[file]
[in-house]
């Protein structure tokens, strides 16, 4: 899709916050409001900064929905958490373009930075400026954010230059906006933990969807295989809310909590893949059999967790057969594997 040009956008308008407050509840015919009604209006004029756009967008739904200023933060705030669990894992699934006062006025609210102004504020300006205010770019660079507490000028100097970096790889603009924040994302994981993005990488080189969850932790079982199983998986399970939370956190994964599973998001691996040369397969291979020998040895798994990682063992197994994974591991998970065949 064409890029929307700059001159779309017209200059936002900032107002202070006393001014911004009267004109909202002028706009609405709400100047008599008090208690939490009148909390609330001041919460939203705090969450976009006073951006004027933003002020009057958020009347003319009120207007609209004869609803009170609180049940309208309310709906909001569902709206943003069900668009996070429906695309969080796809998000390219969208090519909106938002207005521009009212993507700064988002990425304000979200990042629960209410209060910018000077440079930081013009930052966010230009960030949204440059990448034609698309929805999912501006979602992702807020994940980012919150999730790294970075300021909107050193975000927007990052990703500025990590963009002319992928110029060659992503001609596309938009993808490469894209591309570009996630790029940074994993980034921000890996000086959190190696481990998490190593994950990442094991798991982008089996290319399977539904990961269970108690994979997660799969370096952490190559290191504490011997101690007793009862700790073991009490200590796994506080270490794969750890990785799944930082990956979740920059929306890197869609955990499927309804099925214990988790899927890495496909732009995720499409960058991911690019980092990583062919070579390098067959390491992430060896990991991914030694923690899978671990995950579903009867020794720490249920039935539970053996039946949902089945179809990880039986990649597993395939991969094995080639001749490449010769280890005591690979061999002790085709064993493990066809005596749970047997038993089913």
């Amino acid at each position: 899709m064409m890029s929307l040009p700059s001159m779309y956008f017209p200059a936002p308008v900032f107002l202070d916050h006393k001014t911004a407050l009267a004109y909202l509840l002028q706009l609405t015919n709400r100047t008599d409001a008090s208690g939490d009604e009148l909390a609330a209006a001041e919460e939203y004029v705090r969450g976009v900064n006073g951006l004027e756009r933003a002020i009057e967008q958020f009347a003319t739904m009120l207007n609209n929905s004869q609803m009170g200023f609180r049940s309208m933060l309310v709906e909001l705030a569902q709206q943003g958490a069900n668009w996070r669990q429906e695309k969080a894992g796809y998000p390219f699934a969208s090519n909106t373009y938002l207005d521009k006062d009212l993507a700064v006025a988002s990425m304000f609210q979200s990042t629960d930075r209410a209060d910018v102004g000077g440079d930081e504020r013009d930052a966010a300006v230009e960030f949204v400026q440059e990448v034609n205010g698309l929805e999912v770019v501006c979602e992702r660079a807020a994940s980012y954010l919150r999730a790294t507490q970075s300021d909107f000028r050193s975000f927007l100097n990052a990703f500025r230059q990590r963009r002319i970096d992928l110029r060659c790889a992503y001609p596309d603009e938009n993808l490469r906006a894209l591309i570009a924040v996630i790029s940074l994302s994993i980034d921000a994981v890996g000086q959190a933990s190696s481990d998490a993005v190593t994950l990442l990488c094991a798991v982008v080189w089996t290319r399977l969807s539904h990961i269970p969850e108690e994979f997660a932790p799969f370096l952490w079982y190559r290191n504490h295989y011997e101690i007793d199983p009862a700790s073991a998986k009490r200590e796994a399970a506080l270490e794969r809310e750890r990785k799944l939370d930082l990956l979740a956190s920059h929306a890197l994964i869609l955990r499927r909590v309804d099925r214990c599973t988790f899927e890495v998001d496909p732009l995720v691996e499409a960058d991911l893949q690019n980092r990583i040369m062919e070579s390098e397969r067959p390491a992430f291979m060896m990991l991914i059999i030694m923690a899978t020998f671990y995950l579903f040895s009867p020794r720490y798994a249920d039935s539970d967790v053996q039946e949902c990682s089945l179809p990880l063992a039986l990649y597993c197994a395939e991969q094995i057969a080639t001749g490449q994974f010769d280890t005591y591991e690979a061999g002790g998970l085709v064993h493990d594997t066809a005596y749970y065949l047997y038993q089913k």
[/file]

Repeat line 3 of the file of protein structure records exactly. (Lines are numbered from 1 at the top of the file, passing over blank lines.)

């Amino acid at each position: 899709m064409m890029s929307l040009p700059s001159m779309y956008f017209p200059a936002p308008v900032f107002l202070d916050h006393k001014t911004a407050l009267a004109y909202l509840l002028q706009l609405t015919n709400r100047t008599d409001a008090s208690g939490d009604e009148l909390a609330a209006a001041e919460e939203y004029v705090r969450g976009v900064n006073g951006l004027e756009r933003a002020i009057e967008q958020f009347a003319t739904m009120l207007n609209n929905s004869q609803m009170g200023f609180r049940s309208m933060l309310v709906e909001l705030a569902q709206q943003g958490a069900n668009w996070r669990q429906e695309k969080a894992g796809y998000p390219f699934a969208s090519n909106t373009y938002l207005d521009k006062d009212l993507a700064v006025a988002s990425m304000f609210q979200s990042t629960d930075r209410a209060d910018v102004g000077g440079d930081e504020r013009d930052a966010a300006v230009e960030f949204v400026q440059e990448v034609n205010g698309l929805e999912v770019v501006c979602e992702r660079a807020a994940s980012y954010l919150r999730a790294t507490q970075s300021d909107f000028r050193s975000f927007l100097n990052a990703f500025r230059q990590r963009r002319i970096d992928l110029r060659c790889a992503y001609p596309d603009e938009n993808l490469r906006a894209l591309i570009a924040v996630i790029s940074l994302s994993i980034d921000a994981v890996g000086q959190a933990s190696s481990d998490a993005v190593t994950l990442l990488c094991a798991v982008v080189w089996t290319r399977l969807s539904h990961i269970p969850e108690e994979f997660a932790p799969f370096l952490w079982y190559r290191n504490h295989y011997e101690i007793d199983p009862a700790s073991a998986k009490r200590e796994a399970a506080l270490e794969r809310e750890r990785k799944l939370d930082l990956l979740a956190s920059h929306a890197l994964i869609l955990r499927r909590v309804d099925r214990c599973t988790f899927e890495v998001d496909p732009l995720v691996e499409a960058d991911l893949q690019n980092r990583i040369m062919e070579s390098e397969r067959p390491a992430f291979m060896m990991l991914i059999i030694m923690a899978t020998f671990y995950l579903f040895s009867p020794r720490y798994a249920d039935s539970d967790v053996q039946e949902c990682s089945l179809p990880l063992a039986l990649y597993c197994a395939e991969q094995i057969a080639t001749g490449q994974f010769d280890t005591y591991e690979a061999g002790g998970l085709v064993h493990d594997t066809a005596y749970y065949l047997y038993q089913k």